The Rewind Button is a group blogging project that I’m participating in. We’re taking on Rolling Stone‘s Top 40 albums of all time and writing our own reviews of them. There will be a new album and review each Thursday.
I know a bit about Pet Sounds‘ history, but not a lot. And for this edition of the Rewind Button, I decided to forgo any research about it and give it a pure listen. I wanted to hear the songs as someone would for the first time in 1966, without Internet access.
Okay, so if I picked up this album at my local record retailer in 1966, I’d probably be all like, “Whoa, the Beach Boys are trippin’, man!” I’d turn to my friend and say, “Harold, put down that Simon & Garfunkel album. This one has sound effects.” And Harold would cock his ear toward it–he can tell I’m serious, because I’m speaking in italics–and chime in with a “it’s groovy man. The Beatles better watch their back.”
Alas, it’s 2012 and we know how this story ends. The Beatles counter with Sgt. Pepper’s and Brian Wilson goes mad.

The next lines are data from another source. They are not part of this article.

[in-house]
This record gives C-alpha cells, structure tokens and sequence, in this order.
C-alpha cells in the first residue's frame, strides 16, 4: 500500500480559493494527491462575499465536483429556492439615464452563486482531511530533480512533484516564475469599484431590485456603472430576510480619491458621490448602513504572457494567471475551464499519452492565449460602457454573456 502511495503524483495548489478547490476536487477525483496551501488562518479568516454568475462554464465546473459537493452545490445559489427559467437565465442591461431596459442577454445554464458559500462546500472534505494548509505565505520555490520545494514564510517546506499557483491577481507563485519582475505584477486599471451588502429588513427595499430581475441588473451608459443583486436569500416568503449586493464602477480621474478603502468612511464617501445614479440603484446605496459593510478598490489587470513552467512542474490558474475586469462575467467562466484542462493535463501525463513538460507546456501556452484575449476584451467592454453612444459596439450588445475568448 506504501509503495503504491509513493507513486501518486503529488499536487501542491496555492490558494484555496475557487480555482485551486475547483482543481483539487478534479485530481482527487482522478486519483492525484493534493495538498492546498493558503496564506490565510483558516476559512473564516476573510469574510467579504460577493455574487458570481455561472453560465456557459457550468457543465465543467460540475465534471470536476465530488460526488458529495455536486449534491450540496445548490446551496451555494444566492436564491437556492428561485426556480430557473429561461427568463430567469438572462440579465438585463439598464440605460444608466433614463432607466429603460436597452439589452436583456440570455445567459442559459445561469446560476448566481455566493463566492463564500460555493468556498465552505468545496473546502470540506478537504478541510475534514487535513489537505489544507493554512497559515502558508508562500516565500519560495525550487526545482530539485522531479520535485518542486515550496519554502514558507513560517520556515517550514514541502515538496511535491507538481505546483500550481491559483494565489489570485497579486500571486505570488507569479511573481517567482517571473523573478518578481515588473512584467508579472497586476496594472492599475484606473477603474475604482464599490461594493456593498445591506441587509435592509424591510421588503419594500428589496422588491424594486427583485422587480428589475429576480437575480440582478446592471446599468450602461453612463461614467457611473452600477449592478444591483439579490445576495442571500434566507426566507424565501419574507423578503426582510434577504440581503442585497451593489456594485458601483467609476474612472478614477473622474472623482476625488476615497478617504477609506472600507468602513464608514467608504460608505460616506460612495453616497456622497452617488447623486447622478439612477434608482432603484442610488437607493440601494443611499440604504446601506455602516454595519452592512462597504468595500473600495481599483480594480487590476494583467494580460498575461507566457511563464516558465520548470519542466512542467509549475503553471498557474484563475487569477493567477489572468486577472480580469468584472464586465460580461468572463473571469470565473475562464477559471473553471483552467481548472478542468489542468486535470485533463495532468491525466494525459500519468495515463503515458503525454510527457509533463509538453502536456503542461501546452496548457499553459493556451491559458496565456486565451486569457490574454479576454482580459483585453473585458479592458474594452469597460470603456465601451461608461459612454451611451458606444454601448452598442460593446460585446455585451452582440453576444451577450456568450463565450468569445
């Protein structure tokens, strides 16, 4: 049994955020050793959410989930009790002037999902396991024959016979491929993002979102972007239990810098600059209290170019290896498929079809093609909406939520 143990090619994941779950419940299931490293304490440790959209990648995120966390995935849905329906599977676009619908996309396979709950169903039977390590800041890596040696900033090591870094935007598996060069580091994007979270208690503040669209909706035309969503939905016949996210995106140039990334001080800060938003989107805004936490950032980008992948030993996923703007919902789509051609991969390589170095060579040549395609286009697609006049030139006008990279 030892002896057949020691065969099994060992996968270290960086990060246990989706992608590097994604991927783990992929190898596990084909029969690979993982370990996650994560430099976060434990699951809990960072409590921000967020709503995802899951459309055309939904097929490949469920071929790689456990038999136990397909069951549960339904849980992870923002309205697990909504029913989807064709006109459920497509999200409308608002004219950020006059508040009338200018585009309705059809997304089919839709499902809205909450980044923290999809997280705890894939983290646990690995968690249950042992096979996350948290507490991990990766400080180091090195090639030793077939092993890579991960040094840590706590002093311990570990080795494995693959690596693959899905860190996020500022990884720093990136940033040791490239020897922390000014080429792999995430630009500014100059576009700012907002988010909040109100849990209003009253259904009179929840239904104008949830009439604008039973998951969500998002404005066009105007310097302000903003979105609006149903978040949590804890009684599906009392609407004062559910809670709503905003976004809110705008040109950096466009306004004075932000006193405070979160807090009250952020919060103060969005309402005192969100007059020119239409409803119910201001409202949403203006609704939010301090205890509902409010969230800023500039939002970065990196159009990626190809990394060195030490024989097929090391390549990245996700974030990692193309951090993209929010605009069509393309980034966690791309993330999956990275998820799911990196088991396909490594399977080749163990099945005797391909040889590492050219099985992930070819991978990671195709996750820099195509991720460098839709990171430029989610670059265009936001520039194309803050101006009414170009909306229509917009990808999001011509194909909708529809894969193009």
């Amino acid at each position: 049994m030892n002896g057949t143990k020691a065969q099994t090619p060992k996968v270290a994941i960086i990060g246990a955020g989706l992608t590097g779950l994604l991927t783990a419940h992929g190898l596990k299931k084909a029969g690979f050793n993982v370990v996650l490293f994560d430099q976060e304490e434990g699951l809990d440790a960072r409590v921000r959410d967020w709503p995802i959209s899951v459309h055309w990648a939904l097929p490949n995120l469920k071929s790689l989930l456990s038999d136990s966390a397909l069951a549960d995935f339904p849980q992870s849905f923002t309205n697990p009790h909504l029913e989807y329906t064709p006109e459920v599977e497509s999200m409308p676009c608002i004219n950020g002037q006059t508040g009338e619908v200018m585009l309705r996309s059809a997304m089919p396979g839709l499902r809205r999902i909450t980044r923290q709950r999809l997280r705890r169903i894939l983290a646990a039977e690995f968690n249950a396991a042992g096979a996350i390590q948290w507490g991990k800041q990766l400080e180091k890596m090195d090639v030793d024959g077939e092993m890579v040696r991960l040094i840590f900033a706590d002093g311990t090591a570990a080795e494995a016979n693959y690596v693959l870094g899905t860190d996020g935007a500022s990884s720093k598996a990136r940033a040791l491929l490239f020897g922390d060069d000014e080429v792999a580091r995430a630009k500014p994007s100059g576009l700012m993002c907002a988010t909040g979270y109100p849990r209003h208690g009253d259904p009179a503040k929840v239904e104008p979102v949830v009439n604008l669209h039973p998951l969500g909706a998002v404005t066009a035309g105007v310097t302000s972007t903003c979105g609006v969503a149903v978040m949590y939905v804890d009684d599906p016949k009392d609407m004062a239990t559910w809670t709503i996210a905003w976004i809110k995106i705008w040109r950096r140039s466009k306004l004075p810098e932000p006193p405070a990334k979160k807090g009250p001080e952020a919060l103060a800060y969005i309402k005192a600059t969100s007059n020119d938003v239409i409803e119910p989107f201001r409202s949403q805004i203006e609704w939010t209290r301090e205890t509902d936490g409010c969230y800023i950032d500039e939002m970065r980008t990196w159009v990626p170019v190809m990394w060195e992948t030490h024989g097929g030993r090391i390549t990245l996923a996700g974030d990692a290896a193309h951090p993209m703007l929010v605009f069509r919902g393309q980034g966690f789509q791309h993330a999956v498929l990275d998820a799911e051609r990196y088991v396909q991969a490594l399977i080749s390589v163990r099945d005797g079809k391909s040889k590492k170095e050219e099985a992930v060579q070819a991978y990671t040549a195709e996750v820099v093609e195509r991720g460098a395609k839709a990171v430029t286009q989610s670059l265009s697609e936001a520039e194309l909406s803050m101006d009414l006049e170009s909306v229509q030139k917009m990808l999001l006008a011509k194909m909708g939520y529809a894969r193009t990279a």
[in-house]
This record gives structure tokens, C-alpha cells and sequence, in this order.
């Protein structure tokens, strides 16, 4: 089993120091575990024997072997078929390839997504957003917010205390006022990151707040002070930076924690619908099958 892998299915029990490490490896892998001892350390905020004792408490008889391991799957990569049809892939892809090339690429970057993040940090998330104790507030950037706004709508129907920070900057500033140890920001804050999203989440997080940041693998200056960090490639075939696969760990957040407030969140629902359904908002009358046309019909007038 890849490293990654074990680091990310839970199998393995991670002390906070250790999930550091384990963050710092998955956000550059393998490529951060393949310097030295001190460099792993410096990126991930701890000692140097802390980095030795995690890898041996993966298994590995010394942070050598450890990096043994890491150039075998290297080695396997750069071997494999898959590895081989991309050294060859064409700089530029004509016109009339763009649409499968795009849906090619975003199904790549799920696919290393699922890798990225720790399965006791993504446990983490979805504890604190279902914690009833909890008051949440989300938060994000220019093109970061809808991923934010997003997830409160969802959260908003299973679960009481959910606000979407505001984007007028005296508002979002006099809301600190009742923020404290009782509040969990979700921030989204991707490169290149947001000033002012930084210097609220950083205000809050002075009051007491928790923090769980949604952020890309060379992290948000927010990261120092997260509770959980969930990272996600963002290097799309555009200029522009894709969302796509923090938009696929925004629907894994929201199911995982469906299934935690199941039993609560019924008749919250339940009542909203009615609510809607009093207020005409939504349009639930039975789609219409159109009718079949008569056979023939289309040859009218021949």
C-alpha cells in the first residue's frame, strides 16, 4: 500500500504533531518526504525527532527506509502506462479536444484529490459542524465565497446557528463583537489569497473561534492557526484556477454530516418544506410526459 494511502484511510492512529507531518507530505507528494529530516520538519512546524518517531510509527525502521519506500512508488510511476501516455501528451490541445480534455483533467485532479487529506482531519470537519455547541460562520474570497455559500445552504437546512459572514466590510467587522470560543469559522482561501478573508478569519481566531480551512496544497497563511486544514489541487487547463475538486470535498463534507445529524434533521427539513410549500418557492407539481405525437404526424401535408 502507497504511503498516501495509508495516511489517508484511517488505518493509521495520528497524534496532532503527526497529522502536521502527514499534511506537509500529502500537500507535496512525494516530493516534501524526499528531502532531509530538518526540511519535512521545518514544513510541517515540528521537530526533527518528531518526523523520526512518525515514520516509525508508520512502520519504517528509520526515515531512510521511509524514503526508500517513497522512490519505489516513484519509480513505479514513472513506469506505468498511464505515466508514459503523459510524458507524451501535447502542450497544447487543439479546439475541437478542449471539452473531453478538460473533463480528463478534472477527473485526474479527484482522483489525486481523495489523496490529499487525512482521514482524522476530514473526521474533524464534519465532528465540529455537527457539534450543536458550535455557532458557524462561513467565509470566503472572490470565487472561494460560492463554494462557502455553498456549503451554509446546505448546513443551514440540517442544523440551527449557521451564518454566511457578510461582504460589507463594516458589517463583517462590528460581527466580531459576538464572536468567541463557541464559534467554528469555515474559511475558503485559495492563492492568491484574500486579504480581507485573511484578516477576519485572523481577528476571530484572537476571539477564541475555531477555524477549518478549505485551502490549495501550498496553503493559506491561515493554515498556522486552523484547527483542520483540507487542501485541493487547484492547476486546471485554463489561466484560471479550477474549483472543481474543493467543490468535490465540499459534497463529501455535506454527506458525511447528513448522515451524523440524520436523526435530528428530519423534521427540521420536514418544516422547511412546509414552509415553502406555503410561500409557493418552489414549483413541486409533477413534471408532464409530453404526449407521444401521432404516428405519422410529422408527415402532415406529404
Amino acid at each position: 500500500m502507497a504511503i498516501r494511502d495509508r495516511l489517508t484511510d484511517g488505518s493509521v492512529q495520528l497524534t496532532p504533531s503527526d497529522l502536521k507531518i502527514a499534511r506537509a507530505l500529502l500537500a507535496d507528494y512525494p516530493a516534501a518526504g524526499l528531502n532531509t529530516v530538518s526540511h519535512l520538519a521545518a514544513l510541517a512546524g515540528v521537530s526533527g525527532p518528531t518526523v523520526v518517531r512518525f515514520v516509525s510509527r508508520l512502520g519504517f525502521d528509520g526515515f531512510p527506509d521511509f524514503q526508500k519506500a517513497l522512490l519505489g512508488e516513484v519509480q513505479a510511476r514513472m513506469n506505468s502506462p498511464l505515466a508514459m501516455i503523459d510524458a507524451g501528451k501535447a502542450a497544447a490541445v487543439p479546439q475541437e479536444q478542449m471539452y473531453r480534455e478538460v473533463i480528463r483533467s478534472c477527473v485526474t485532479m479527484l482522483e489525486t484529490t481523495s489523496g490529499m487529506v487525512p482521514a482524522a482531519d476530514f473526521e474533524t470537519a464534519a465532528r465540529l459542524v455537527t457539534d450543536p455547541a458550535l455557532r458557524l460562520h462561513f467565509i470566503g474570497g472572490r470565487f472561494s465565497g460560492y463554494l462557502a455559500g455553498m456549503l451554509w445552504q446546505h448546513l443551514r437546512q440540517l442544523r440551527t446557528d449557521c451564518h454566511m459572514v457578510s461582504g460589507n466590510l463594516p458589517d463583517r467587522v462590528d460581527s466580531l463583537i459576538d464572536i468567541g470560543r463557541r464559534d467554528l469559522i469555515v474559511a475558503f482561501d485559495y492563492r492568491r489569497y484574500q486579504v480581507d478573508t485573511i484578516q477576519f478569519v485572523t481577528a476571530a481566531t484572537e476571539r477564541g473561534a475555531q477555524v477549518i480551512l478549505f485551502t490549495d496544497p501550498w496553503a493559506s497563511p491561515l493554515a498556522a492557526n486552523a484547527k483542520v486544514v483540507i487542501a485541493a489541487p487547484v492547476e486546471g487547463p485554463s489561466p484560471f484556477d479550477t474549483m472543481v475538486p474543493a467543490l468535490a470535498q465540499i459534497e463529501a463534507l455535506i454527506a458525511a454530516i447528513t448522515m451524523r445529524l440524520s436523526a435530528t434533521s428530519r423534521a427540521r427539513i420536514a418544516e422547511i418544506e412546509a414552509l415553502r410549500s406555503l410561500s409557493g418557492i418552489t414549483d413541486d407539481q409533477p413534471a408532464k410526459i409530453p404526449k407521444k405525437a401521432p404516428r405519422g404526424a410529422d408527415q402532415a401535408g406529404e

For its time, though, it was good (maybe great on certain days). However, it doesn’t hold up for me. For this review, I listened to Pet Sounds about 10 times over the last two days. I often found myself looking at the track list to see how many more songs were left before it ended. Several times I found the music flourishes frustrating and unnecessary.
“After listening to it twice in a row one day, I couldn’t help but notice that I was feeling annoyed and sad,” wrote Dave Lefebvre, another Rewind Button reviewer, on Musicqwest. “It’s funny how something so light sounding can make you want to slit your wrists.”
Lefebvre raises the point that the lyrics are to blame for the annoyance. It’s true, Wilson’s lyrics trend toward the unhappy side of life. And just like with Sgt. Pepper’s music/lyric dichotomy, I appreciate this element on Pet Sounds. I also appreciate the use of call backs on the album. The most predominant one is “I Know There’s an Answer” and “Hang On To Your Ego.” Another one is “You Still Believe In Me” and “I Just Wasn’t Made For These Times.” While not as overt as “Answer”/”Ego”, there is the same melodic movement in both.
It’s as if Wilson wanted to write an opera, reusing music and lyrics throughout for an overall theme. I’m not an opera fan. I often find it tedious, melodramatic and too ornate. Maybe that’s why Pet Sounds doesn’t sit well with me.
In an attempt to one-up The Beatles, Wilson goes over the top. He tries to pull listeners over to his side of the world. However, I prefer a little restraint with my madness, a little balance to my world. Pet Sounds is too much for me. It overwhelms in its effort to prove its genius.
Please visit these other blogs participating in The Rewind Button project: